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Wild: From Lost to Found on the Pacific Crest Trail (2012)

by Cheryl Strayed

Other authors: See the other authors section.

MembersReviewsPopularityAverage ratingMentions
8,802519955 (3.89)416
A powerful, blazingly honest, inspiring memoir: the story of a 1,100 mile solo hike that broke down a young woman reeling from catastrophe--and built her back up again.
  1. 110
    A Walk in the Woods: Rediscovering America on the Appalachian Trail by Bill Bryson (ominogue)
  2. 20
    Into the Wild by Jon Krakauer (sturlington)
  3. 00
    The Cactus Eaters: How I Lost My Mind - and Almost Found Myself - on the Pacific Crest Trail (P.S.) by Dan White (clif_hiker)
  4. 00
    Becoming Odyssa: Adventures on the Appalachian Trail by Jennifer Pharr Davis (booklove2)
    booklove2: A very memorable account of a young woman hiking the Appalachian Trail by herself! Inspiring!
  5. 00
    Almost Somewhere: Twenty-Eight Days on the John Muir Trail by Suzanne Roberts (Alphawoman)
  6. 00
    Eat, Sleep, Ride: How I Braved Bears, Badlands, and Big Breakfasts in My Quest to Cycle the Tour Divide by Paul Howard (sboyte)
    sboyte: Human-powered journeys through the mountains of North America.
  7. 00
    The Pacific Crest Trail by William R. Gray (jpjr)
  8. 00
    The trail north : a solo journey on the Pacific Crest by Hawk Greenway (jpjr)
  9. 00
    Rough Magic: Riding the World's Loneliest Horse Race by Lara Prior-Palmer (terran)
    terran: Both women are unprepared for the grueling experience upon which they embark
  10. 28
    Eat, Pray, Love by Elizabeth Gilbert (Darcie2013)
    Darcie2013: Like Eat, Pray, Love, Wild is about a woman who has gone through life-changing events and has realized she no longer knows who she is. In both books, the author decides that through travel she may find herself.
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» See also 416 mentions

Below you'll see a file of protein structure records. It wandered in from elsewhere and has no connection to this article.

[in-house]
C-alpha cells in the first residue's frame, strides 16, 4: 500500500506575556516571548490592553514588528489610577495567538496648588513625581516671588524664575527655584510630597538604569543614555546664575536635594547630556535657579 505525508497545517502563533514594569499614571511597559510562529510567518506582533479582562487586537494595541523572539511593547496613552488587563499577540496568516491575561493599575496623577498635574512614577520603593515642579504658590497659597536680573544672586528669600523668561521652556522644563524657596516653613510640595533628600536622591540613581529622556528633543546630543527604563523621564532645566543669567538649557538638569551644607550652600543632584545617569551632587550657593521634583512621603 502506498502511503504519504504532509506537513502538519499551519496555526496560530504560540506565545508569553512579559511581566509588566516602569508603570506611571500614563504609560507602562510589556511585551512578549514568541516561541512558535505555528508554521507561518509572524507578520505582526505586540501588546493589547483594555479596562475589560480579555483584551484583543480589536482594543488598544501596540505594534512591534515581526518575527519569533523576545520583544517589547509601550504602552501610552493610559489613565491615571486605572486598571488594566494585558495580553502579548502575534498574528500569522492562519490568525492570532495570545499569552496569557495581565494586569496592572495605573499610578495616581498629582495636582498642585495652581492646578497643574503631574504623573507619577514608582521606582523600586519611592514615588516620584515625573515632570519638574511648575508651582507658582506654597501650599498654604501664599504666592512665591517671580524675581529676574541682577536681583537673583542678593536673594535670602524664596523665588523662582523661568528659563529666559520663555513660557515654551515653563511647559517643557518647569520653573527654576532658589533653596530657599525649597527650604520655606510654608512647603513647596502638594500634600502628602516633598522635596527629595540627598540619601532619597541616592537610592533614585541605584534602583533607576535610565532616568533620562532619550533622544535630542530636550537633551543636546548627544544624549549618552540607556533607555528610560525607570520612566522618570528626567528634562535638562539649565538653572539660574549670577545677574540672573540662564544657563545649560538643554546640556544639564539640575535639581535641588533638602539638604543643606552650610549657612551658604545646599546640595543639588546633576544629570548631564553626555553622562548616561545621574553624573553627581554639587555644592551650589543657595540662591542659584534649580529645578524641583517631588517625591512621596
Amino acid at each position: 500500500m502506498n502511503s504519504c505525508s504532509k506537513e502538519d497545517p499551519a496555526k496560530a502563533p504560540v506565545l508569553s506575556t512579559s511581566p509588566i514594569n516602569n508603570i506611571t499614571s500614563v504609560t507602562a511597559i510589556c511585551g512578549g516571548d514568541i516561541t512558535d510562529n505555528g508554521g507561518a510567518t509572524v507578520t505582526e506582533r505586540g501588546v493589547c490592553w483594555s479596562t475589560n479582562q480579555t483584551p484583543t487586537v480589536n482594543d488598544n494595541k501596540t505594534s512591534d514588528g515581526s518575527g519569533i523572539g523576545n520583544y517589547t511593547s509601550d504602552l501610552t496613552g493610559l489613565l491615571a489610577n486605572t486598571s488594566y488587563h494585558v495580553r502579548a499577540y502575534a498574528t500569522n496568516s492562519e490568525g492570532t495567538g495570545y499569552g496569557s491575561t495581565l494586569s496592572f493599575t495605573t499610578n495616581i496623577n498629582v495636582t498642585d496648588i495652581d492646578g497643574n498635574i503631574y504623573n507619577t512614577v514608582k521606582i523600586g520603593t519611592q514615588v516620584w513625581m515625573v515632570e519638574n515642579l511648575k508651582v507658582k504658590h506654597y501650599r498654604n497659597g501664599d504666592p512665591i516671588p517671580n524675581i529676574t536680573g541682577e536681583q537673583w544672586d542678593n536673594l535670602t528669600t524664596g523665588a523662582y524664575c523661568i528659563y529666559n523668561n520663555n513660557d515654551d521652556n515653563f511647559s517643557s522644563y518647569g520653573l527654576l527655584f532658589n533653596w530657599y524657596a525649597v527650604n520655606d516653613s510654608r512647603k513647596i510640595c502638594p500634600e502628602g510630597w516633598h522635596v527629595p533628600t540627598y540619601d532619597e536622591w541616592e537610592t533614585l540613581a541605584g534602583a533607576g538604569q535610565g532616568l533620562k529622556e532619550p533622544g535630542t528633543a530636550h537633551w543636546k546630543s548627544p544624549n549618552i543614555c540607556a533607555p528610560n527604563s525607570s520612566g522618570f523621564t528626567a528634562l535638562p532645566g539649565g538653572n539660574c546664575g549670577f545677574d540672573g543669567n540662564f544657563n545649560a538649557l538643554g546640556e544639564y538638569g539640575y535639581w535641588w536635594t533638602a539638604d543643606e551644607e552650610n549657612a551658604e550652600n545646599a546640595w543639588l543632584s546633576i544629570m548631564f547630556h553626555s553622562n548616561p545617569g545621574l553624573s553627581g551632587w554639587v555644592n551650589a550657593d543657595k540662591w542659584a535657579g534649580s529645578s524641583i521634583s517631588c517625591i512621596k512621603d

English (508)  German (3)  French (2)  Italian (2)  Spanish (1)  Portuguese (Brazil) (1)  Dutch (1)  All languages (518)
Showing 1-5 of 508 (next | show all)
I must be the last white lady interested in reading Wild to actually read Wild. It’s been a decade since it was a smash hit bestseller and Oscar-nominated movie, so the hype cycle has long since died down and I feel like that helped me not find it completely infuriating. As it was, the only way I could read it as to not find it infuriating is as a memoir of a young woman completely determined to destroy herself. Cheryl Strayed, in the wake of her mother’s sudden death from lung cancer when she was only 22, was plunged into so profound a grief that ruining her marriage to a good man through repeated infidelity was not enough. Nor was dabbling in heroin. Her next step was deciding to hike the Pacific Coast Trail, alone, with zero preparation. There were many, many moments throughout the book that I wanted to shake, slap, or scream at her. But her honest, open-hearted writing makes it clear that I could not possibly hate Strayed more than she hated herself at the time. It’s the quality of the prose that made what is otherwise a book about A Sad Twentysomething Lady Being Sad compelling enough for me to keep picking up. Ultimately I enjoyed it, and I understand both why it was so successful and why it has so many haters. ( )